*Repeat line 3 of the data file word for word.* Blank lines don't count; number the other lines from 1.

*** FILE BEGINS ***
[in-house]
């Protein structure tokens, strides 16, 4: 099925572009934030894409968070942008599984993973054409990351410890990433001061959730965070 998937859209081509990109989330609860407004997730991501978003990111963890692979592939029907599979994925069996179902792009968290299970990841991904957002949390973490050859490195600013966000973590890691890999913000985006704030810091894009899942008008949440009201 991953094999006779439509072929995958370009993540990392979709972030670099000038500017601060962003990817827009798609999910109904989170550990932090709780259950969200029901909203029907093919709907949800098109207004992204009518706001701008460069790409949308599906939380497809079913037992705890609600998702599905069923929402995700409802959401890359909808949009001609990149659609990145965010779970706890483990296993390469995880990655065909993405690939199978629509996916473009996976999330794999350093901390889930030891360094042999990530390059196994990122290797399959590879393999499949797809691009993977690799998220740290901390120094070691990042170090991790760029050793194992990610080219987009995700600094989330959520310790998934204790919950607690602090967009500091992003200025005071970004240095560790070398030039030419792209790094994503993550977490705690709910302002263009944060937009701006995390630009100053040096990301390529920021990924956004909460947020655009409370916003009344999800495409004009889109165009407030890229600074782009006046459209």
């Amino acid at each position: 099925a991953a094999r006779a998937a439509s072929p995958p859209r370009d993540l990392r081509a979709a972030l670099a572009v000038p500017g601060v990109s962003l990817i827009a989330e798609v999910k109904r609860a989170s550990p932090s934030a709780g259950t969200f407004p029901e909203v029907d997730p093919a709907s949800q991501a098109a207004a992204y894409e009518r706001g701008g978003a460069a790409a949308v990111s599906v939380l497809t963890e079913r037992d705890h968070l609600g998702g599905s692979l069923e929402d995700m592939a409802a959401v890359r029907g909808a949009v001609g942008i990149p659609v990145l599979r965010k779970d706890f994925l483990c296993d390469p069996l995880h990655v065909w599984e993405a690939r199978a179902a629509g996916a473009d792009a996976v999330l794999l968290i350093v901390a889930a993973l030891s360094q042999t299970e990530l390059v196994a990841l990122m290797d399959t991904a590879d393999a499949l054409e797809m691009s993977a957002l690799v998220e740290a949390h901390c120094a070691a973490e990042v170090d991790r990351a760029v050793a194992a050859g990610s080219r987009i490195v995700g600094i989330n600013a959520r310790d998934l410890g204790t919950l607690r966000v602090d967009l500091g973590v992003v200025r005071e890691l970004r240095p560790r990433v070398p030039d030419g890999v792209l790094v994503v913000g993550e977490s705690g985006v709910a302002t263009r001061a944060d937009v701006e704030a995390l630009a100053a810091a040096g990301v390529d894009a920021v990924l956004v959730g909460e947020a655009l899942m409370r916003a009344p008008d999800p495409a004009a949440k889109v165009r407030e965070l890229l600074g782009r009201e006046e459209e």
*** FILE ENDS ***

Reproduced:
């Amino acid at each position: 099925a991953a094999r006779a998937a439509s072929p995958p859209r370009d993540l990392r081509a979709a972030l670099a572009v000038p500017g601060v990109s962003l990817i827009a989330e798609v999910k109904r609860a989170s550990p932090s934030a709780g259950t969200f407004p029901e909203v029907d997730p093919a709907s949800q991501a098109a207004a992204y894409e009518r706001g701008g978003a460069a790409a949308v990111s599906v939380l497809t963890e079913r037992d705890h968070l609600g998702g599905s692979l069923e929402d995700m592939a409802a959401v890359r029907g909808a949009v001609g942008i990149p659609v990145l599979r965010k779970d706890f994925l483990c296993d390469p069996l995880h990655v065909w599984e993405a690939r199978a179902a629509g996916a473009d792009a996976v999330l794999l968290i350093v901390a889930a993973l030891s360094q042999t299970e990530l390059v196994a990841l990122m290797d399959t991904a590879d393999a499949l054409e797809m691009s993977a957002l690799v998220e740290a949390h901390c120094a070691a973490e990042v170090d991790r990351a760029v050793a194992a050859g990610s080219r987009i490195v995700g600094i989330n600013a959520r310790d998934l410890g204790t919950l607690r966000v602090d967009l500091g973590v992003v200025r005071e890691l970004r240095p560790r990433v070398p030039d030419g890999v792209l790094v994503v913000g993550e977490s705690g985006v709910a302002t263009r001061a944060d937009v701006e704030a995390l630009a100053a810091a040096g990301v390529d894009a920021v990924l956004v959730g909460e947020a655009l899942m409370r916003a009344p008008d999800p495409a004009a949440k889109v165009r407030e965070l890229l600074g782009r009201e006046e459209e």